If there are any lingering doubts about Mr. King’s stylistic range, they should be put to rest by his new collection, “The Bazaar of Bad Dreams,” which features 20 stories that seem to touch on every genre imaginable, except for romance. There are crime and horror stories, a narrative poem and a grim western, along with realistic stories about marriage, aging and substance abuse.
Of all the seasonal holidays, Halloween is one of my favourites. It might not have the spiritual significance or inspire the same giddy expectation as Christmas, but there’s just something about its macabre theatricality which never fails to bring out the big kid in me.Massively popular in the United States and celebrated to a lesser extent in the UK and other countries in various ‘guises’ – excuse the pun – people are often unaware of the celebration’s strong Scottish connections. With its atmospheric landscape and array of haunted castles, peculiar superstitions and occasionally morbid history, it’s not surprising that Halloween first took root here.
Despite their reputation for dusty book jackets and silence, libraries aren’t simply repositories of the already read—they offer gathering places and community resources and even serve as battlegrounds for civil liberties fights. Nevertheless, it can be difficult to imagine the library’s role in a world in which everyone can carry Google with them at all times.
The future of libraries now has a very long history. Like all futures, it’s a moving target, changing as new experiences, expectations, and technologies change our sense of what’s possible. When the main branch of the New York Public Library opened on Fifth Avenue in 1911, it was a state-of-the-art futurist landmark, with pneumatic tubes zipping call slips to librarians who retrieved bound titles from enormous steel stacks and placed them on Ferris-wheel conveyor belts. Today, the building has been a historical landmark for 50 years, the tubes retired, the stacks empty. Yesterday’s futures become today’s nostalgic baseline.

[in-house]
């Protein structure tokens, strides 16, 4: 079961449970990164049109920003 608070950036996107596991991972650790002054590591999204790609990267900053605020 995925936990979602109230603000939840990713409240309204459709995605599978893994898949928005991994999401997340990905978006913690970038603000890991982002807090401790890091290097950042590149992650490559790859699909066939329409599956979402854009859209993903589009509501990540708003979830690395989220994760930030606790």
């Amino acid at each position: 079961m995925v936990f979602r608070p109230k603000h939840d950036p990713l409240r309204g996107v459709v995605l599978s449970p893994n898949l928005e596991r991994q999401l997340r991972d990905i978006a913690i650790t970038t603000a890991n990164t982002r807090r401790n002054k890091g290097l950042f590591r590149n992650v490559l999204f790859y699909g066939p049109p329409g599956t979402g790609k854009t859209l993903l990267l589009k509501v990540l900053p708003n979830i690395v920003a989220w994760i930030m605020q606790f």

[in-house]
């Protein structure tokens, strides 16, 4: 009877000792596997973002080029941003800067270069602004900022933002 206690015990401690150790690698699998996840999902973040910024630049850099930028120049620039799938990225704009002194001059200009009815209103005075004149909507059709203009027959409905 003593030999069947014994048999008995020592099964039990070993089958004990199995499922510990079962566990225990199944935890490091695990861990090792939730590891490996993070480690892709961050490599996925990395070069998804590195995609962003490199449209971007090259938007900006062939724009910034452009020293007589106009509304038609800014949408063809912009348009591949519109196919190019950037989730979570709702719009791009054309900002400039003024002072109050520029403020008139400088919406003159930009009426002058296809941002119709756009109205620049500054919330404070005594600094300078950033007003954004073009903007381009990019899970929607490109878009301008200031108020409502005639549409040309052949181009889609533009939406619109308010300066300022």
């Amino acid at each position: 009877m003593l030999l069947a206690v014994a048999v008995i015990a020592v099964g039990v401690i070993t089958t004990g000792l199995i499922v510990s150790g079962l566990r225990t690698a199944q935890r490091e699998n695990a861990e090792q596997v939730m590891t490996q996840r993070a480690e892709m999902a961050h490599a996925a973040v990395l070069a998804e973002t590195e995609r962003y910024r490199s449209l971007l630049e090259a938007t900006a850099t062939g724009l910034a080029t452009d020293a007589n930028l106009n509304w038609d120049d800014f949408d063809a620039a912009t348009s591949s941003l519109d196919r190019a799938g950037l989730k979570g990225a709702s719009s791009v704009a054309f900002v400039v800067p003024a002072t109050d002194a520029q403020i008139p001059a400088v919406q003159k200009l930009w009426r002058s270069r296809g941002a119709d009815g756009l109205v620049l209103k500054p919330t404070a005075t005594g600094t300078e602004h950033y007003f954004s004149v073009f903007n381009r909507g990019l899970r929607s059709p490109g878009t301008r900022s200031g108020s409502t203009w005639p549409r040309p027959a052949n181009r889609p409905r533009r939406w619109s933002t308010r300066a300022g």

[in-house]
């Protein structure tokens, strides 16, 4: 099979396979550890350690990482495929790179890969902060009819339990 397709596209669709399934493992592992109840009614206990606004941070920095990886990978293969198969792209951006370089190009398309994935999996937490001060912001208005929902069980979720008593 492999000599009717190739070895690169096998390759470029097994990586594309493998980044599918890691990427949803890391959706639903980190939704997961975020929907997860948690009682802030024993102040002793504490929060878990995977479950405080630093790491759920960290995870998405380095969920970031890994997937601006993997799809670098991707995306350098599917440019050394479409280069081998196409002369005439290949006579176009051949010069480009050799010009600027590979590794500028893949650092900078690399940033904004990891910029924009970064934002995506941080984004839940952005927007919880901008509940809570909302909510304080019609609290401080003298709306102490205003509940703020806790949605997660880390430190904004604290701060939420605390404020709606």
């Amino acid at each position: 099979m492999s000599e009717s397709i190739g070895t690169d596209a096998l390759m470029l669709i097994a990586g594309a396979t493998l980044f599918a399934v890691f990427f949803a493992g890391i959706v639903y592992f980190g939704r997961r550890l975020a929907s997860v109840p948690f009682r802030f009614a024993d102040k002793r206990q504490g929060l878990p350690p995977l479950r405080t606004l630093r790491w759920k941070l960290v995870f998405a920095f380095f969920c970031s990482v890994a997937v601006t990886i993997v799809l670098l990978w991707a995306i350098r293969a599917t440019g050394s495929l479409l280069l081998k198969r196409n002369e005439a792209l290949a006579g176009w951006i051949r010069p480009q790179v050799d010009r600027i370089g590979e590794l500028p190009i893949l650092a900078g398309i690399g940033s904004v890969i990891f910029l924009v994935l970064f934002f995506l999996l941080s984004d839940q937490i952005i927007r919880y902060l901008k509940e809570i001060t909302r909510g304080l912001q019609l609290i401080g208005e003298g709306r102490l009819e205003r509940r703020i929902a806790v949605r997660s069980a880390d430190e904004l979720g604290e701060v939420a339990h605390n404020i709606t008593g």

Today, 68% of U.S. adults have a smartphone, up from 35% in 2011, and tablet computer ownership has edged up to 45% among adults, according to newly released survey data from the Pew Research Center.1 Smartphone ownership is nearing the saturation point with some groups: 86% of those ages 18-29 have a smartphone, as do 83% of those ages 30-49 and 87% of those living in households earning $75,000 and up annually.
There isn’t much that hasn’t been said about Ernest Miller Hemingway. He was, after all, a literary titan of the 20th century, winner of the 1954 Nobel Prize for Literature; a man who, through his short stories and novels, captured the imagination of the world by pinning his vulnerable, damaged characters in extraordinary situations and exotic locales. As The New York Times boasted in 1950, Hemingway was “the greatest writer since Shakespeare.”